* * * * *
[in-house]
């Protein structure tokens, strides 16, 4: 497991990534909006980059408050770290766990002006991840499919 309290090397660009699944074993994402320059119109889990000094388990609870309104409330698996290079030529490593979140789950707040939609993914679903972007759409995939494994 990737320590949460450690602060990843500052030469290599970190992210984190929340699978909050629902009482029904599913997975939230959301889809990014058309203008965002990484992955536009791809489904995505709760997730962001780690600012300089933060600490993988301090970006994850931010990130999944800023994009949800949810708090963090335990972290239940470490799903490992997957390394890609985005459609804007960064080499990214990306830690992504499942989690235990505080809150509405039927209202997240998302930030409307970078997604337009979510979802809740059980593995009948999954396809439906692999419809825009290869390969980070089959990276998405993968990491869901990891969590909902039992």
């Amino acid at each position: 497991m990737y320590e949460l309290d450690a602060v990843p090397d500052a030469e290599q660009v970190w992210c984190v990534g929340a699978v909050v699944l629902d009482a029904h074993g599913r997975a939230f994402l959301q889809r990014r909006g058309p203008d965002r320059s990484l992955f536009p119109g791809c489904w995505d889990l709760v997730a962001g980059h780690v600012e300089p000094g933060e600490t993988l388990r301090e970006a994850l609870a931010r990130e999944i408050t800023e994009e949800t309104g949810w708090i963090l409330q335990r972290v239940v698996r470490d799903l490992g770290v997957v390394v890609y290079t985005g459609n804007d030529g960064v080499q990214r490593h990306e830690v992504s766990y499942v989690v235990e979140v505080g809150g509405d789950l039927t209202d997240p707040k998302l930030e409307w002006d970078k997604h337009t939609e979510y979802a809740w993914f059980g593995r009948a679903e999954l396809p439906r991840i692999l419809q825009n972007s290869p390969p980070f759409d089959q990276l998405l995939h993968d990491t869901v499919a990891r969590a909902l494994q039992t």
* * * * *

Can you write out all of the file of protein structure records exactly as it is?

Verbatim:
[in-house]
């Protein structure tokens, strides 16, 4: 497991990534909006980059408050770290766990002006991840499919 309290090397660009699944074993994402320059119109889990000094388990609870309104409330698996290079030529490593979140789950707040939609993914679903972007759409995939494994 990737320590949460450690602060990843500052030469290599970190992210984190929340699978909050629902009482029904599913997975939230959301889809990014058309203008965002990484992955536009791809489904995505709760997730962001780690600012300089933060600490993988301090970006994850931010990130999944800023994009949800949810708090963090335990972290239940470490799903490992997957390394890609985005459609804007960064080499990214990306830690992504499942989690235990505080809150509405039927209202997240998302930030409307970078997604337009979510979802809740059980593995009948999954396809439906692999419809825009290869390969980070089959990276998405993968990491869901990891969590909902039992």
């Amino acid at each position: 497991m990737y320590e949460l309290d450690a602060v990843p090397d500052a030469e290599q660009v970190w992210c984190v990534g929340a699978v909050v699944l629902d009482a029904h074993g599913r997975a939230f994402l959301q889809r990014r909006g058309p203008d965002r320059s990484l992955f536009p119109g791809c489904w995505d889990l709760v997730a962001g980059h780690v600012e300089p000094g933060e600490t993988l388990r301090e970006a994850l609870a931010r990130e999944i408050t800023e994009e949800t309104g949810w708090i963090l409330q335990r972290v239940v698996r470490d799903l490992g770290v997957v390394v890609y290079t985005g459609n804007d030529g960064v080499q990214r490593h990306e830690v992504s766990y499942v989690v235990e979140v505080g809150g509405d789950l039927t209202d997240p707040k998302l930030e409307w002006d970078k997604h337009t939609e979510y979802a809740w993914f059980g593995r009948a679903e999954l396809p439906r991840i692999l419809q825009n972007s290869p390969p980070f759409d089959q990276l998405l995939h993968d990491t869901v499919a990891r969590a909902l494994q039992t």